While hosts may feel bound by norms of hospitality, outside volunteers often ignore that there are norms for guests that they should observe, starting with respect, consideration, and gratitude [36]. In order for hosts to appreciate their visitors fully and for both parties to optimize the utility of short term encounters, respect and mutuality should be added as a sixth principle to the five core principles identified above.

Core principle implementation

Although there are many efforts to improve STMMs by encouraging adherence to guidelines or principles, these efforts are not matched by mechanisms to incentivize adoption or adherence. Caldron et al., in their systematic literature review and in their study of physician volunteers, found no evidence for influence of sanctioning bodies or professional societies on the proliferation of STMMs nor on physician motivation [5, 37]. Little information is available to guide prospective volunteers or host partners toward quality programs through reputable organizations. Research and anecdotal reports challenge the claims of many sponsoring organizations that they have active host partners, that they properly prepare volunteers to understand the host country culture, or that they adequately monitor their activity [7, 38].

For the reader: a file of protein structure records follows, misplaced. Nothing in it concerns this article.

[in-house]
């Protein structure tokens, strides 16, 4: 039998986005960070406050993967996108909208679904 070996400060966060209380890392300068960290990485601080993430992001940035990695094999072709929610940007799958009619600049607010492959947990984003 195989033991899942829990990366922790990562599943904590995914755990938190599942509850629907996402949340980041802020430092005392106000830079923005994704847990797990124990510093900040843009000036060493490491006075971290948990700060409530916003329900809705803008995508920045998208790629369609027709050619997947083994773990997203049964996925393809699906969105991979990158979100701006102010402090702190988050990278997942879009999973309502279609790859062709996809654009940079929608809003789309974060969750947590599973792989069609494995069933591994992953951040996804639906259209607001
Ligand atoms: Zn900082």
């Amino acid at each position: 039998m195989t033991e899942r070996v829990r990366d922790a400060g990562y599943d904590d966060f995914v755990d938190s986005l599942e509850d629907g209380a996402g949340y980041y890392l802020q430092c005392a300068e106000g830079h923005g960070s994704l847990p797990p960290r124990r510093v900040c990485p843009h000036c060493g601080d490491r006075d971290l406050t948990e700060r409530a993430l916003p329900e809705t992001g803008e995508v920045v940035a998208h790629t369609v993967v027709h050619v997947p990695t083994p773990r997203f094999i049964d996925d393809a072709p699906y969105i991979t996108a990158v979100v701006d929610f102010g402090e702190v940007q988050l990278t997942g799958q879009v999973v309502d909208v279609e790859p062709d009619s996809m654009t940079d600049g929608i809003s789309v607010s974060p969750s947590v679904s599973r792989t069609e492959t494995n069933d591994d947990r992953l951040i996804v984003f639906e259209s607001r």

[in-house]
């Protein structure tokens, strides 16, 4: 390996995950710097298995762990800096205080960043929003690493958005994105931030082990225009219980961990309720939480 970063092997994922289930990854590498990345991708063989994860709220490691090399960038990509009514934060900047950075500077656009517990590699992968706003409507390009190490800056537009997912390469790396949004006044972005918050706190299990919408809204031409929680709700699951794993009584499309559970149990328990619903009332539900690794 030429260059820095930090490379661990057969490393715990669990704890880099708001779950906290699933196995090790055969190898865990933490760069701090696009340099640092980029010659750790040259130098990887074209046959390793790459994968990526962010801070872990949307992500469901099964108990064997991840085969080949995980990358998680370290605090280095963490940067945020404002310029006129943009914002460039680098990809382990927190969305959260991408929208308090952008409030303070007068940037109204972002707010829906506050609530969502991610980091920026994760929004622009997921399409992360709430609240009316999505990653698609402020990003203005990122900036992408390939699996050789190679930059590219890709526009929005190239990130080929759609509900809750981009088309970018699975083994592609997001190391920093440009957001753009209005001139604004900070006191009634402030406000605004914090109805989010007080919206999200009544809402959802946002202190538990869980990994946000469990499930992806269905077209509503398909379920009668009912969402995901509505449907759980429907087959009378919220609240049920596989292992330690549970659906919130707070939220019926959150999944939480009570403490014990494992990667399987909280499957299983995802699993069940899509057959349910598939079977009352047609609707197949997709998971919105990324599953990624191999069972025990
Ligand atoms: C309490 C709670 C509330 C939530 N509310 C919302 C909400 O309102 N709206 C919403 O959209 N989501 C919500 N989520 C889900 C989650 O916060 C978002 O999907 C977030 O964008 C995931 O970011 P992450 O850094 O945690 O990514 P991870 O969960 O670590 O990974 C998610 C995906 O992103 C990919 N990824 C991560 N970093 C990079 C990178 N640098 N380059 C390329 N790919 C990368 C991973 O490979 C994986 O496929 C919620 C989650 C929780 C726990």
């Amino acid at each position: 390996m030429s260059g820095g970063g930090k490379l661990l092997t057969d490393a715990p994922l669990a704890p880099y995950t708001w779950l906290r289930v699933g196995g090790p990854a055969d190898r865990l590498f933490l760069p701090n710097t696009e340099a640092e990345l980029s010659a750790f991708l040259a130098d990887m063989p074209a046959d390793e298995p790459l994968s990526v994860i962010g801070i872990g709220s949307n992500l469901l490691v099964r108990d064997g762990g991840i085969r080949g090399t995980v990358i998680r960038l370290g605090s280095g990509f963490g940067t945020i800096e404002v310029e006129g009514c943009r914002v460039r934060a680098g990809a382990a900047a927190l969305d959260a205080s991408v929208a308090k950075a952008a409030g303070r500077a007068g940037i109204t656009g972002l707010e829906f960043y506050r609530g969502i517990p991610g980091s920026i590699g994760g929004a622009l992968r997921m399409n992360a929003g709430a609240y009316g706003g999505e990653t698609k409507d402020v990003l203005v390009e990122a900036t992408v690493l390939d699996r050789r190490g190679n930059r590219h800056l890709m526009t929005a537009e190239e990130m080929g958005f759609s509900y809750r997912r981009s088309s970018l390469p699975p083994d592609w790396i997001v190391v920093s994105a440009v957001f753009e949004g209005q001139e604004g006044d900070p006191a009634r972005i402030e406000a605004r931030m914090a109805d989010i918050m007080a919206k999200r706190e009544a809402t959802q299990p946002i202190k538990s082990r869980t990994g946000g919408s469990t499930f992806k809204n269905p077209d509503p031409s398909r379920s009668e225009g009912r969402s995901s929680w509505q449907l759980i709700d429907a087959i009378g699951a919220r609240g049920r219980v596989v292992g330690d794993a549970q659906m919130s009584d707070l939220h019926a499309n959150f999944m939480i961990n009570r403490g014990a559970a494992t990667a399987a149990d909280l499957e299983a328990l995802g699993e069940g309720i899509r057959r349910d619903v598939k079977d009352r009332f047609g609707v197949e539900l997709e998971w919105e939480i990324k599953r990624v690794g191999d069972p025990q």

The absence of legal or professional oversight means that there are few financial or legal consequences for conducting irresponsible, even harmful programs. An exception is found in Ireland, where overseas development programs are vetted by Comhlamh, an NGO funded by the Irish government. Organizations that do not meet Comhlamh standards cannot receive government subsidies (website; personal communication). Similar efforts are underway in the EU (website; personal communication). These models are not present elsewhere, to our knowledge.